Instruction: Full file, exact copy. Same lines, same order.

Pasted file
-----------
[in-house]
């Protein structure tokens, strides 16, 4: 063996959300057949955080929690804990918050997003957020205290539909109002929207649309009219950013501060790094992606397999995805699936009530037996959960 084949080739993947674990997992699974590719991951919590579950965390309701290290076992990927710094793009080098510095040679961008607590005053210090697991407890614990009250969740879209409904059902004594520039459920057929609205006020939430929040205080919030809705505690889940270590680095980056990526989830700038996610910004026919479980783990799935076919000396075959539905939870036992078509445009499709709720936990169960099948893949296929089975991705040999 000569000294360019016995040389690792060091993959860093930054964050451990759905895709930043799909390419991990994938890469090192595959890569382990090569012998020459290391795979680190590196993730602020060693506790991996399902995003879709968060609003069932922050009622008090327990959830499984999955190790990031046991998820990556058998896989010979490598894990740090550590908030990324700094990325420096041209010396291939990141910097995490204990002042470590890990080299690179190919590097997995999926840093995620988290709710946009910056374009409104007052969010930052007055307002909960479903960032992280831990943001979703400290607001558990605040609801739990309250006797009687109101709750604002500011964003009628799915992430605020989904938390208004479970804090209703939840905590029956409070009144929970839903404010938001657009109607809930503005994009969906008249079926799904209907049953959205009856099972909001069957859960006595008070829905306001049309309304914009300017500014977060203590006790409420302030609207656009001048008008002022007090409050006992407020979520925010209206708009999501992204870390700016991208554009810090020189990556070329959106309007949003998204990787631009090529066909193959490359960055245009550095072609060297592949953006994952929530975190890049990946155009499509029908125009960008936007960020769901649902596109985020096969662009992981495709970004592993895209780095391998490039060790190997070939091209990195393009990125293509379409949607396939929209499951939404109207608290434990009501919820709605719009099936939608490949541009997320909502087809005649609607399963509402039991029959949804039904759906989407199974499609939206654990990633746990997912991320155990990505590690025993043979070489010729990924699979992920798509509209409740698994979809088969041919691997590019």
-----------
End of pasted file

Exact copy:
[in-house]
């Protein structure tokens, strides 16, 4: 063996959300057949955080929690804990918050997003957020205290539909109002929207649309009219950013501060790094992606397999995805699936009530037996959960 084949080739993947674990997992699974590719991951919590579950965390309701290290076992990927710094793009080098510095040679961008607590005053210090697991407890614990009250969740879209409904059902004594520039459920057929609205006020939430929040205080919030809705505690889940270590680095980056990526989830700038996610910004026919479980783990799935076919000396075959539905939870036992078509445009499709709720936990169960099948893949296929089975991705040999 000569000294360019016995040389690792060091993959860093930054964050451990759905895709930043799909390419991990994938890469090192595959890569382990090569012998020459290391795979680190590196993730602020060693506790991996399902995003879709968060609003069932922050009622008090327990959830499984999955190790990031046991998820990556058998896989010979490598894990740090550590908030990324700094990325420096041209010396291939990141910097995490204990002042470590890990080299690179190919590097997995999926840093995620988290709710946009910056374009409104007052969010930052007055307002909960479903960032992280831990943001979703400290607001558990605040609801739990309250006797009687109101709750604002500011964003009628799915992430605020989904938390208004479970804090209703939840905590029956409070009144929970839903404010938001657009109607809930503005994009969906008249079926799904209907049953959205009856099972909001069957859960006595008070829905306001049309309304914009300017500014977060203590006790409420302030609207656009001048008008002022007090409050006992407020979520925010209206708009999501992204870390700016991208554009810090020189990556070329959106309007949003998204990787631009090529066909193959490359960055245009550095072609060297592949953006994952929530975190890049990946155009499509029908125009960008936007960020769901649902596109985020096969662009992981495709970004592993895209780095391998490039060790190997070939091209990195393009990125293509379409949607396939929209499951939404109207608290434990009501919820709605719009099936939608490949541009997320909502087809005649609607399963509402039991029959949804039904759906989407199974499609939206654990990633746990997912991320155990990505590690025993043979070489010729990924699979992920798509509209409740698994979809088969041919691997590019």